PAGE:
The magician’s dismay
The showman spotted the rabbit hopping about backstage, but was forced to carry on with his trick
PMQs began this week with a trap. Seemingly embracing the Prime Minister in a spirit of bi-partisanship, the leader of the opposition said he supported the snail-paced unlocking of the country, but was concerned about some pesky peddlers of disinformation who said the Covid statistics look like they’ve been “manipulated” and that the roadmap was based on “dodgy assumptions” and “false modelling”. Could the Prime Minister please just agree that these sort of critics should be locked up in the Tower of London or simply interred on the Isle of Man, should the latter, with its open bars, agree to take them?
Boris Johnson clearly identified the quoted comments as the stinging attack of his friends in the CRG and stopped short of agreeing to court-marshal half of his parliamentary party, denying Sir Keir the satisfaction of embarrassing him in front of a few masked MPs and a smattering of watchers online. But, like a magician who must still perform the trick even though he’s spotted the rabbit hopping around backstage, the Labour leader was forced to reveal that the people the Prime Minister had not been rude to were, in fact, his own Tory backbenchers! How silly of him! Sir Keir suggested he should “have a word with them”, which as spur of the moment payoffs go, was little better than something Jeremy Corbyn might have come up with a few minutes after PMQs muttering to Seumas after he slouched out of the chamber.
The main topic of the sparring match was public spending. The Labour leader’s best line was: “if you need £500 to self-isolate you’re out of luck, if you’ve got the Health Secretary’s WhatsApp you get a million pound contract” which was a good try but probably comes as news to all the political journalists who can see Matt Hancock’s thousand-mile stare in their WhatsApp contacts but are still waiting for their million quid. Or perhaps that’s just me? One day my blue ticks will come in and I can escape all this, I’ll never need to write another thing about NHS sensitivity guidance leaflets ever again. Sorry, where was I? Oh yes, watching things happen online between listless, disengaged people.
Sir Keir – he was the one with the neater hair, I noticed that – was keen to talk about the upcoming budget. But before I go on it’s important to stress that the Prime Minister cannot discuss tax sensitive matters with anyone except for the Chancellor and a group of select journalists at The Times and the Telegraph. We have an unwritten constitution in this country, doncha know, and for as long as journalists don’t improve themselves by escaping up and out of journalism and into more honest toil like politics, those are the boys who get to write about budgets before budgets. The opposition leader tried out a version of this gag but he butchered it so badly it would ruin the sketch to reproduce his attempt. The Prime Minister replied that the Budget was happening next week and that the date wasn’t being concealed from the Rt. Hon. Gentleman. This was probably the low-point of the whole exchange, a bit like when you accidentally tune into a Radio 4 comedy and you only realise someone made a joke because someone in the studio audience gives a sympathetic guffaw. Only, now there’s no studio audience.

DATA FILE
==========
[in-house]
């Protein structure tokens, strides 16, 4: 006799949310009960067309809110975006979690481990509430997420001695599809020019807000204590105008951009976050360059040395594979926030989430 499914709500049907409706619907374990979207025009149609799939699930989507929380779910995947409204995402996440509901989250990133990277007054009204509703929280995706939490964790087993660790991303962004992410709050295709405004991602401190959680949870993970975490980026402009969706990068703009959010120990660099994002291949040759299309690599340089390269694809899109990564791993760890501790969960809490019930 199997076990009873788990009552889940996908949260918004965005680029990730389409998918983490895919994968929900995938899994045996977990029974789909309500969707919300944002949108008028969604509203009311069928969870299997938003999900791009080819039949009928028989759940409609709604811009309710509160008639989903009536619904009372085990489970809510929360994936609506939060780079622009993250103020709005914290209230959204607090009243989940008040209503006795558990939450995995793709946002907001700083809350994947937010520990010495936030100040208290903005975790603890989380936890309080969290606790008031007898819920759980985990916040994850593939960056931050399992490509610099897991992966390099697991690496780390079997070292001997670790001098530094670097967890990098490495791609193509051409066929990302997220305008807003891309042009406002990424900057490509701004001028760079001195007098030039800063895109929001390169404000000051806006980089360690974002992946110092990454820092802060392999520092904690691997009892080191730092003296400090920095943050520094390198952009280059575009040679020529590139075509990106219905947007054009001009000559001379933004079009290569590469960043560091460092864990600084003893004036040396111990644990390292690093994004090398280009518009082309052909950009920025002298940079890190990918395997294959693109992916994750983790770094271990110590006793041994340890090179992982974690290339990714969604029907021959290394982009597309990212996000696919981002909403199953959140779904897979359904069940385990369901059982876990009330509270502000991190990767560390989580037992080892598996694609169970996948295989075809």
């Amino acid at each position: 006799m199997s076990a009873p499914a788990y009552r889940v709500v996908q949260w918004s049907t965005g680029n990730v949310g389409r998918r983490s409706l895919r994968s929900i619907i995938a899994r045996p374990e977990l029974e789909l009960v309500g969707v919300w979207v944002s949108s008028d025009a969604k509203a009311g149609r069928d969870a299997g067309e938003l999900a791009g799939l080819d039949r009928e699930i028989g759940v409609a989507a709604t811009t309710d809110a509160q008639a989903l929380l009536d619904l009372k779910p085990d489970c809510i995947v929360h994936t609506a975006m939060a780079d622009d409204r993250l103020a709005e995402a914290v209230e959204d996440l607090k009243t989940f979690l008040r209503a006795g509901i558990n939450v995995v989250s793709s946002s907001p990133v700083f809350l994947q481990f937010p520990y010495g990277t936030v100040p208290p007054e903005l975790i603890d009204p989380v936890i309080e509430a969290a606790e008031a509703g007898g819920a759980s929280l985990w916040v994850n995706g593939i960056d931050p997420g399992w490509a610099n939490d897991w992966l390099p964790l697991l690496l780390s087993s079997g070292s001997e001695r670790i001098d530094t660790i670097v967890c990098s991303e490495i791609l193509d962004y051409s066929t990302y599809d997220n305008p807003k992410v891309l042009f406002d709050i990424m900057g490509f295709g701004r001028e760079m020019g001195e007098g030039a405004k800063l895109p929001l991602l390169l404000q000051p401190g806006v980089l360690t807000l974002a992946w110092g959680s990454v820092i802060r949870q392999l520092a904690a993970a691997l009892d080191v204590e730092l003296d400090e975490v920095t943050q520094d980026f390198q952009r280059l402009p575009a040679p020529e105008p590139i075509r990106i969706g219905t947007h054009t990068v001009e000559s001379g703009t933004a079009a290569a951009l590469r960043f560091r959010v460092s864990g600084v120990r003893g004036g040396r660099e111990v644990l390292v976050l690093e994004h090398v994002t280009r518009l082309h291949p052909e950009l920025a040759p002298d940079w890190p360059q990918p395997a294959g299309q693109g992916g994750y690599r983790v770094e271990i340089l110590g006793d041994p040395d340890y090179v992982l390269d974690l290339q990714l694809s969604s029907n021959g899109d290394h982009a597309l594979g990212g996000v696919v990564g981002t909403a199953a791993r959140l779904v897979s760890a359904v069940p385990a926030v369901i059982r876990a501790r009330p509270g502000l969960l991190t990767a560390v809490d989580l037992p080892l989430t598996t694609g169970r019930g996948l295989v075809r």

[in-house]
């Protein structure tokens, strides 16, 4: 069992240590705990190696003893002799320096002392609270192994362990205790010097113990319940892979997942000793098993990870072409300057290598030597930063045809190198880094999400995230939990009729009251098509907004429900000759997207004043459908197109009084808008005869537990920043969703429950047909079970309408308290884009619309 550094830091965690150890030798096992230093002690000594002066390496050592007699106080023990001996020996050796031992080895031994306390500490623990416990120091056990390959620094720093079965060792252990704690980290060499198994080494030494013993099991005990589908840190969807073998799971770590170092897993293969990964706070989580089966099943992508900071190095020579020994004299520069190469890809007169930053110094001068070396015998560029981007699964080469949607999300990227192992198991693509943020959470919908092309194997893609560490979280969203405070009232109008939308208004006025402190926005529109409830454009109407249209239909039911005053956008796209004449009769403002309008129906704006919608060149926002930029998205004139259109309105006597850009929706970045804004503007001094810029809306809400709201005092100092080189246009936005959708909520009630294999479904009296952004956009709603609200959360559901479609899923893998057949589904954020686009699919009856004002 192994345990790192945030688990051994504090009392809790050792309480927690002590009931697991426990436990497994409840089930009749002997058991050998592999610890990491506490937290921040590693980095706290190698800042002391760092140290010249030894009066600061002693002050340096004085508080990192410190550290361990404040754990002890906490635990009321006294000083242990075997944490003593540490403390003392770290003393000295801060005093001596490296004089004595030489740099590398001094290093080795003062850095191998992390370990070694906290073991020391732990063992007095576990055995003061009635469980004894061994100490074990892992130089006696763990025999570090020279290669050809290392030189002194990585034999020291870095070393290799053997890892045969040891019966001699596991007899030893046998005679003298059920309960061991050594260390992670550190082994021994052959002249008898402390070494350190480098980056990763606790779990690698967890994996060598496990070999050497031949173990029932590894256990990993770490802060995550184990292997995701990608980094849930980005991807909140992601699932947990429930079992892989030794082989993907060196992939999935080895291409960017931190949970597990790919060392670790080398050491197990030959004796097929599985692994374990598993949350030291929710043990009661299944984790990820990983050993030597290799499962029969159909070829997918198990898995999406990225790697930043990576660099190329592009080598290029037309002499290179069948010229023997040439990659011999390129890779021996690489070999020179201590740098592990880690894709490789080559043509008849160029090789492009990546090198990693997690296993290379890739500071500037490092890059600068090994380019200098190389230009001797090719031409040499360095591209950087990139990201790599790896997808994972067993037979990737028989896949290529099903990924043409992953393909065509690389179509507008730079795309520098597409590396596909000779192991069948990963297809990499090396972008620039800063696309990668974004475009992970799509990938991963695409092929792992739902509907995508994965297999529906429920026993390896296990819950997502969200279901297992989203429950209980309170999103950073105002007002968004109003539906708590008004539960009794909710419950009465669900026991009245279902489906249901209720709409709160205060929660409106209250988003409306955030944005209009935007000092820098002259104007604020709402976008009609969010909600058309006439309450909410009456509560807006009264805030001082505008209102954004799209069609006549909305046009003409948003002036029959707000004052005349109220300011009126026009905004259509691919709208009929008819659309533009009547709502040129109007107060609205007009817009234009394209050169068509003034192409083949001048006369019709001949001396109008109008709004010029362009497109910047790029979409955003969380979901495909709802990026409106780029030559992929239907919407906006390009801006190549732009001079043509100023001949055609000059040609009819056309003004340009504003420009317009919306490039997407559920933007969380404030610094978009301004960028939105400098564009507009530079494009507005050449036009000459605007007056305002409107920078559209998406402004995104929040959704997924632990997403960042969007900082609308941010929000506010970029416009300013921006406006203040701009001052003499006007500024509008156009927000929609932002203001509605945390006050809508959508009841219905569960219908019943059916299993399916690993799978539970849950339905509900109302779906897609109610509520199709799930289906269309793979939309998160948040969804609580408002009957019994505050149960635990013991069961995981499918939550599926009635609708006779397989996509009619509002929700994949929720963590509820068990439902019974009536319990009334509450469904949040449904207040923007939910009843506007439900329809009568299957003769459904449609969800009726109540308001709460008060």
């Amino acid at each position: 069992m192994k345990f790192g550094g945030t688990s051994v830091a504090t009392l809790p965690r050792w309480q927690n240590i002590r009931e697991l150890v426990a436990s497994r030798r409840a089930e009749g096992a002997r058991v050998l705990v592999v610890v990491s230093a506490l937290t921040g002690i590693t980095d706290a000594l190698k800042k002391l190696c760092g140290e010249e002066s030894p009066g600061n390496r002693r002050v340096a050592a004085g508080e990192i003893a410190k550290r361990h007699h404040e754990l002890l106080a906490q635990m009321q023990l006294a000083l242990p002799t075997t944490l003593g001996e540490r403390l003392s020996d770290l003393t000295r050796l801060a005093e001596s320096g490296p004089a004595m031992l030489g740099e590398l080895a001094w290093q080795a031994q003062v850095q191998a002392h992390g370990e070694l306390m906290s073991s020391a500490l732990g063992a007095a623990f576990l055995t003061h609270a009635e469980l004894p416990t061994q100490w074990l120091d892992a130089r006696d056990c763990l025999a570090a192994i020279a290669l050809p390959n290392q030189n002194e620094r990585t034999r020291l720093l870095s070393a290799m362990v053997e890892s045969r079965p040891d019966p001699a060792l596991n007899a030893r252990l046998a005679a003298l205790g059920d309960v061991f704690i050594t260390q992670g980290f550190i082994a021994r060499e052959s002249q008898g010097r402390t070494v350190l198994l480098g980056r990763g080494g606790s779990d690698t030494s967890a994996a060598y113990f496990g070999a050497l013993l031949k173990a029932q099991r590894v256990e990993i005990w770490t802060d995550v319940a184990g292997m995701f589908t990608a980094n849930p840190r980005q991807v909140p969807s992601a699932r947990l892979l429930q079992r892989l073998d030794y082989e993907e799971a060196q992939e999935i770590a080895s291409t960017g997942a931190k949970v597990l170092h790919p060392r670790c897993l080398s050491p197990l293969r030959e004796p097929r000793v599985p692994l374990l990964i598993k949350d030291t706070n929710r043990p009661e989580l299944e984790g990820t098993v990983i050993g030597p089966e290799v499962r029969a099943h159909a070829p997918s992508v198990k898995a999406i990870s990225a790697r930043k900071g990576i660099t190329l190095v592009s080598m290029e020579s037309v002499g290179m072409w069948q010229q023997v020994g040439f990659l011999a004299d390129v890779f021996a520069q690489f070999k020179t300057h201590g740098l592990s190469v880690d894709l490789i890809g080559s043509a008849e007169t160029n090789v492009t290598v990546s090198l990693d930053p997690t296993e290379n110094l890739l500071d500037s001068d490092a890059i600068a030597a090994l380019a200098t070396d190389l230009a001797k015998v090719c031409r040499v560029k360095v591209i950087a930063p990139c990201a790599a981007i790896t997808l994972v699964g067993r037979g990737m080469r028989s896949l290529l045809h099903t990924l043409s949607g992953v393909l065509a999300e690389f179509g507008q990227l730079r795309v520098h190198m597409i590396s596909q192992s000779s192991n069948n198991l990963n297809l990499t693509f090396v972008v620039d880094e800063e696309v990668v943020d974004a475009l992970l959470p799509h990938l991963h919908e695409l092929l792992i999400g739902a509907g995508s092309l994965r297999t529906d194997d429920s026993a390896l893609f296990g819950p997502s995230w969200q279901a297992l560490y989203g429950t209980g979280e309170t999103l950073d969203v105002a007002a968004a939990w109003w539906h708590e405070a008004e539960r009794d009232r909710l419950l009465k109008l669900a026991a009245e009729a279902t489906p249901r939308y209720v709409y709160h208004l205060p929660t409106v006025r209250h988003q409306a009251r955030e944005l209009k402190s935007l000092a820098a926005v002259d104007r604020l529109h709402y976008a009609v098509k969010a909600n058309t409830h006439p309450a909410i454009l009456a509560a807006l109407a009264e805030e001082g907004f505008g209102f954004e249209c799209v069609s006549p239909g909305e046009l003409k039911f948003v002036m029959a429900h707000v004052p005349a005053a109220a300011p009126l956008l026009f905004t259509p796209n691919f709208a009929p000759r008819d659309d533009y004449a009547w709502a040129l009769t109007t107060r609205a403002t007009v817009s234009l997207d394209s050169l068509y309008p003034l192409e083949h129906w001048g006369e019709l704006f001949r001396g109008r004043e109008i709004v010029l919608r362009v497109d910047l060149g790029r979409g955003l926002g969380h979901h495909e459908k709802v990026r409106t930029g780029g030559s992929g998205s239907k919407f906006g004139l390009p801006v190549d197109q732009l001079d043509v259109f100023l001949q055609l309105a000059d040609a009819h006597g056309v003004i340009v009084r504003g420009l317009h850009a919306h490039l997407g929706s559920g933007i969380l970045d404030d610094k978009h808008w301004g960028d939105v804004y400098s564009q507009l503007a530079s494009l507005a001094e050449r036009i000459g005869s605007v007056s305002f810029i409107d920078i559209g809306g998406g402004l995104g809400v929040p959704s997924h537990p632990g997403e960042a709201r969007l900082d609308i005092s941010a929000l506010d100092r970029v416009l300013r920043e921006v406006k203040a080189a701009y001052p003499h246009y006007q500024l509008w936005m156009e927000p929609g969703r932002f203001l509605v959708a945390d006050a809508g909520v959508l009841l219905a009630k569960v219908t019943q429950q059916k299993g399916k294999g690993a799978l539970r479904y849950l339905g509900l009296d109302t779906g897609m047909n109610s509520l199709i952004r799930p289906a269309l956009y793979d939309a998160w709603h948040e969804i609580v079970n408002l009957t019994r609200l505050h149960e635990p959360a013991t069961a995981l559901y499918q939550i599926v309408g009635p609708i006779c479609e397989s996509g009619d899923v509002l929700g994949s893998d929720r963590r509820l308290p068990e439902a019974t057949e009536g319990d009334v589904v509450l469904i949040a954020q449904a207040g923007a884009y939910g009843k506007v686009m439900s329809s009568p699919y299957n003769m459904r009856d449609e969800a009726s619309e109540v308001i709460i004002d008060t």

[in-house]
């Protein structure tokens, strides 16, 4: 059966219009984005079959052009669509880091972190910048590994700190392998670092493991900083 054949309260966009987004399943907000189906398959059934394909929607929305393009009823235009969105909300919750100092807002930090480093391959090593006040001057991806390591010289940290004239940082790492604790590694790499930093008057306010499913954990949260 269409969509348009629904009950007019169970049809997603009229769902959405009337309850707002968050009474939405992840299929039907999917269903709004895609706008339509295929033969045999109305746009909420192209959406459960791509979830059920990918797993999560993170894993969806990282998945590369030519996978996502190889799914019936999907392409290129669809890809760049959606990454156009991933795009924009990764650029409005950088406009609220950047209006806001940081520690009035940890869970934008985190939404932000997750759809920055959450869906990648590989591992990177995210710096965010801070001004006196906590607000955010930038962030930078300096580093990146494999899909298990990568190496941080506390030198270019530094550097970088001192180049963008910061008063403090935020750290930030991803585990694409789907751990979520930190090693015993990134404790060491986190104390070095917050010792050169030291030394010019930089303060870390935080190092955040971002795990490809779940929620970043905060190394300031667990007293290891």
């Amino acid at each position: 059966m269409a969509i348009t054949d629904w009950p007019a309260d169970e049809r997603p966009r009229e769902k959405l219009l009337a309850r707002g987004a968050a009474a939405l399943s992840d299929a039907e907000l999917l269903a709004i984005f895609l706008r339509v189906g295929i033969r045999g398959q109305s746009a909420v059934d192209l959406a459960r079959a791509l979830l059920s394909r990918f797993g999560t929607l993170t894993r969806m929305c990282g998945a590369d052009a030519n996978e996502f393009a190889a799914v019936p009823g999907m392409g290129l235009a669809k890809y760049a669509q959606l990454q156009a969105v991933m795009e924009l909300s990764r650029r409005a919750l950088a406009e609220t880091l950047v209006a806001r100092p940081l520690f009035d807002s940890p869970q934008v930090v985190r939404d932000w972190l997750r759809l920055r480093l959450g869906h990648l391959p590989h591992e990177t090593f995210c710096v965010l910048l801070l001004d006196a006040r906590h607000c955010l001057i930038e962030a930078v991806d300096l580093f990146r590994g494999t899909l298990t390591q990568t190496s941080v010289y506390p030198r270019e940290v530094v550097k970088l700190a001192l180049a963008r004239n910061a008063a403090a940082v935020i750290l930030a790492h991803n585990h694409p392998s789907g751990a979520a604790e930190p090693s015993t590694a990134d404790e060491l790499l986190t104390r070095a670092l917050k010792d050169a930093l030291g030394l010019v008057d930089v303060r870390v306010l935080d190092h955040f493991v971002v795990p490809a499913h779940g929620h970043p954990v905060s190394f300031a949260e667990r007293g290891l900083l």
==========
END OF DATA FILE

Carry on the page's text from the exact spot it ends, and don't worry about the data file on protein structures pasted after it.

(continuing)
The Labour leader outlined his own plan for what he wanted from Rishi Sunak which consisted mainly of soundbites, and who wouldn’t envy Rishi’s? But presumptuously the ex-DPP was actually proposing to offer the chancellor – a man who’d worked his way out of Winchester and Oxford with nothing but a dream – some of his own zingers. The government needed to “protect families”, to “build a better path”, to “give key workers the pay rise they deserve” and the oddly specific: “back British businesses by supporting 100,000 new startups”. But rattling off cheque-free cliches doesn’t always work in a pandemic. The Labour leader scoffed that instead of wanting to do all this, all the PM was offering was “a return to business as usual” . In the midst of year-long pandemic-fuelled restrictions, that sounded like an attractive option, and rather more so than the one the PM was offering. But of course the PM might not mean what he says, while poor old Keir of course will. Clever buggers these Tories, you’ve got to watch them.
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